There is much to be said for petitioner's point, but its proposed remedy goes much too far. The Board's order properly commanded the employer to cease and desist from discouraging membership 'in any labor organization,' or from interfering with the employees in the exercise of their right to join or assist [98 U.S.App.D.C. 19] a labor organization. The protection of the § 7 rights of the individual complainants requires at least that much. Moreover, the § 7 rights 'to form, join, or assist labor organizations' are not limited to labor organizations which are in compliance status. A labor organization as defined in § 2(5) may take any of several forms, or may have achieved varying degrees of development or be in a partial stage of compliance. Even a non-complying union may file a charge but come into compliance before a complaint be issued.15 Section 10(c) authorized the Board to command the employer to cease and desist from the unfair labor practices found. Reference to note 1, supra, will disclose that the Board further ordered the employer 'to take such affirmative action' as was necessary to effectuate the policy of the Act. But we are not without responsibility, nor do we lack authority when we have taken jurisdiction of the proceeding. Section 10(e) empowers us to make and enter 'a decree enforcing, modifying, and enforcing as so modified * * * the order of the Board.' The Board has properly sought to vindicate the § 7 rights of the individual charging employees. We are satisfied that the Board has no desire to permit a non-complying union to achieve by indirection what it could not accomplish directly because of its refusal to comply with § 9(f), (g) and (h) requirements. The Court has hitherto modified language of a notice which implied the employer was confessing a violation of the Act.16 In the circumstances of a case before it, the Seventh Circuit decided that both the order and the notice should be modified by elimination of all specific references to a named non-complying union.17 We will not say that there has been an abuse of the Board's discretion in the language appearing in the order.18 But we are equally of the view that the policies of the Act will be effectuated by elimination from the order of the requirement of paragraph 2(c) concerning posting of the notice, Appendix A, as presently worded. Therefore we will modify the order in respect to the content of the notice so that Appendix A will read as is set forth in the margin.19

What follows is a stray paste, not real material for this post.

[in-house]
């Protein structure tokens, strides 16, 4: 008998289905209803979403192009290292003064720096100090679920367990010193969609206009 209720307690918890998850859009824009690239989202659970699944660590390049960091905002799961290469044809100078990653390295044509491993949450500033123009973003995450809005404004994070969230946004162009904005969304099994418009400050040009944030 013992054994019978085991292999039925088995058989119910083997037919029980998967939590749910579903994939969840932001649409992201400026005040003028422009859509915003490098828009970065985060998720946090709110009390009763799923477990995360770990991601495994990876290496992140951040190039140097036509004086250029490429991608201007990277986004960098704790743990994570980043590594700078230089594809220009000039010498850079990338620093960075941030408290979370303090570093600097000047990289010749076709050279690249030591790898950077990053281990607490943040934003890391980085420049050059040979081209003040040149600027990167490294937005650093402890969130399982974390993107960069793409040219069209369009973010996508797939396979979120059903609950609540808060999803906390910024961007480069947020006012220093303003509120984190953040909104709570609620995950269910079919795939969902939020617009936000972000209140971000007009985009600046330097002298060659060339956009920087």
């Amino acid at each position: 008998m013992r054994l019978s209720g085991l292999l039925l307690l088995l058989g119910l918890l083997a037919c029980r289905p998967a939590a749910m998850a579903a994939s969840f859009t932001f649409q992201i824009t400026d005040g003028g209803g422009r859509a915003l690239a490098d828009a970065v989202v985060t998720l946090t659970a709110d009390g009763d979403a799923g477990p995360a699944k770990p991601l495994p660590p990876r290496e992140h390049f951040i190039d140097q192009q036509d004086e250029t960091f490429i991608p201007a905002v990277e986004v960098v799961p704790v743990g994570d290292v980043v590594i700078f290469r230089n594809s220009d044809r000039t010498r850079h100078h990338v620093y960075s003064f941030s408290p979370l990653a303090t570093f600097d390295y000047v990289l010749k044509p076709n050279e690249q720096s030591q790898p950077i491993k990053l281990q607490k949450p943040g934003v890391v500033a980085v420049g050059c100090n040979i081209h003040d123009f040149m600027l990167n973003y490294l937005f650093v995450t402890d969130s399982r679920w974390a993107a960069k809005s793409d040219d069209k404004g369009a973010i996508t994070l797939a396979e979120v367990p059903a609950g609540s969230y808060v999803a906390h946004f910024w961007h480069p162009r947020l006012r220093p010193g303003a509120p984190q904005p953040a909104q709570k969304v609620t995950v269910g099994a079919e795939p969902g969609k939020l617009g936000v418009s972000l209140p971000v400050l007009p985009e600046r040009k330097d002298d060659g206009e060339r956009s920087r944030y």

14

The Board's order, modified as hereinbefore set forth, will be enforced.

15

So ordered.

16

WILBUR K. MILLER, Circuit Judge (dissenting).

17

I should be in full agreement with the majority opinion except for my conviction that the respondent lacked jurisdiction because the complaining employees were 'fronting' for a non-complying union which was engaged in an organizational campaign.

18